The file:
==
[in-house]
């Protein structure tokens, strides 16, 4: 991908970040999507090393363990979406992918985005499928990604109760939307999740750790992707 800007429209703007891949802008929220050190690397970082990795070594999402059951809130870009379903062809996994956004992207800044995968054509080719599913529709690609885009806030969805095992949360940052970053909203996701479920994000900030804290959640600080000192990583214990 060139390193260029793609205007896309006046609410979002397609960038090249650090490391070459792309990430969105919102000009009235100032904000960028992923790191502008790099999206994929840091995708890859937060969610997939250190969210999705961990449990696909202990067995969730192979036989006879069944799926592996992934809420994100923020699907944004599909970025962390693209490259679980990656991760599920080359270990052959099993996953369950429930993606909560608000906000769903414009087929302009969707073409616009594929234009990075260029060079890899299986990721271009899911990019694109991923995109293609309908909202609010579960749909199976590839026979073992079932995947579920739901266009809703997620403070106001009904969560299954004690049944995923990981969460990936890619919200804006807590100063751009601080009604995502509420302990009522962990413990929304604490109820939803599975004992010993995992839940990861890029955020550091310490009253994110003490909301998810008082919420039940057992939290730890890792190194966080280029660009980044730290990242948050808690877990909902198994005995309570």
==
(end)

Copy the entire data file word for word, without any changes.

[in-house]
């Protein structure tokens, strides 16, 4: 991908970040999507090393363990979406992918985005499928990604109760939307999740750790992707 800007429209703007891949802008929220050190690397970082990795070594999402059951809130870009379903062809996994956004992207800044995968054509080719599913529709690609885009806030969805095992949360940052970053909203996701479920994000900030804290959640600080000192990583214990 060139390193260029793609205007896309006046609410979002397609960038090249650090490391070459792309990430969105919102000009009235100032904000960028992923790191502008790099999206994929840091995708890859937060969610997939250190969210999705961990449990696909202990067995969730192979036989006879069944799926592996992934809420994100923020699907944004599909970025962390693209490259679980990656991760599920080359270990052959099993996953369950429930993606909560608000906000769903414009087929302009969707073409616009594929234009990075260029060079890899299986990721271009899911990019694109991923995109293609309908909202609010579960749909199976590839026979073992079932995947579920739901266009809703997620403070106001009904969560299954004690049944995923990981969460990936890619919200804006807590100063751009601080009604995502509420302990009522962990413990929304604490109820939803599975004992010993995992839940990861890029955020550091310490009253994110003490909301998810008082919420039940057992939290730890890792190194966080280029660009980044730290990242948050808690877990909902198994005995309570």